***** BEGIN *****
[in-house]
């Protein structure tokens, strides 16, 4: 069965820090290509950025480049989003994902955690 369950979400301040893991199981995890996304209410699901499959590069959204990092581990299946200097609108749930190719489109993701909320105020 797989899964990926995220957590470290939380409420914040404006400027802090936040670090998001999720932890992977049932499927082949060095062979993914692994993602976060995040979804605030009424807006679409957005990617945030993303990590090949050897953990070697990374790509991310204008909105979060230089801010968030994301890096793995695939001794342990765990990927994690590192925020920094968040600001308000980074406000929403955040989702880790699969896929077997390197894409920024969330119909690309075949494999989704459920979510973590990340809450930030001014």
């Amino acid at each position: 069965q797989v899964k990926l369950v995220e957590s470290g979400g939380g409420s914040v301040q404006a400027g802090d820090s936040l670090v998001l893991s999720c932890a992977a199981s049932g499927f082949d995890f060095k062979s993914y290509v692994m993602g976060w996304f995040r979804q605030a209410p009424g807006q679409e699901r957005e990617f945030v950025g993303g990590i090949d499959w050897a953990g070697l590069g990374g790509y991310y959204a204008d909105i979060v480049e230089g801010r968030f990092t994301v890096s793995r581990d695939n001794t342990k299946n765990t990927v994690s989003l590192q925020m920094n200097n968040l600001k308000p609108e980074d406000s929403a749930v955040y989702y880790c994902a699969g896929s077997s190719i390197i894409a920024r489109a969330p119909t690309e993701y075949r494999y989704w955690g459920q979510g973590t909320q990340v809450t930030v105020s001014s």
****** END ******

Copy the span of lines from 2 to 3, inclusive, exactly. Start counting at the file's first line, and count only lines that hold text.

């Protein structure tokens, strides 16, 4: 069965820090290509950025480049989003994902955690 369950979400301040893991199981995890996304209410699901499959590069959204990092581990299946200097609108749930190719489109993701909320105020 797989899964990926995220957590470290939380409420914040404006400027802090936040670090998001999720932890992977049932499927082949060095062979993914692994993602976060995040979804605030009424807006679409957005990617945030993303990590090949050897953990070697990374790509991310204008909105979060230089801010968030994301890096793995695939001794342990765990990927994690590192925020920094968040600001308000980074406000929403955040989702880790699969896929077997390197894409920024969330119909690309075949494999989704459920979510973590990340809450930030001014």
């Amino acid at each position: 069965q797989v899964k990926l369950v995220e957590s470290g979400g939380g409420s914040v301040q404006a400027g802090d820090s936040l670090v998001l893991s999720c932890a992977a199981s049932g499927f082949d995890f060095k062979s993914y290509v692994m993602g976060w996304f995040r979804q605030a209410p009424g807006q679409e699901r957005e990617f945030v950025g993303g990590i090949d499959w050897a953990g070697l590069g990374g790509y991310y959204a204008d909105i979060v480049e230089g801010r968030f990092t994301v890096s793995r581990d695939n001794t342990k299946n765990t990927v994690s989003l590192q925020m920094n200097n968040l600001k308000p609108e980074d406000s929403a749930v955040y989702y880790c994902a699969g896929s077997s190719i390197i894409a920024r489109a969330p119909t690309e993701y075949r494999y989704w955690g459920q979510g973590t909320q990340v809450t930030v105020s001014s």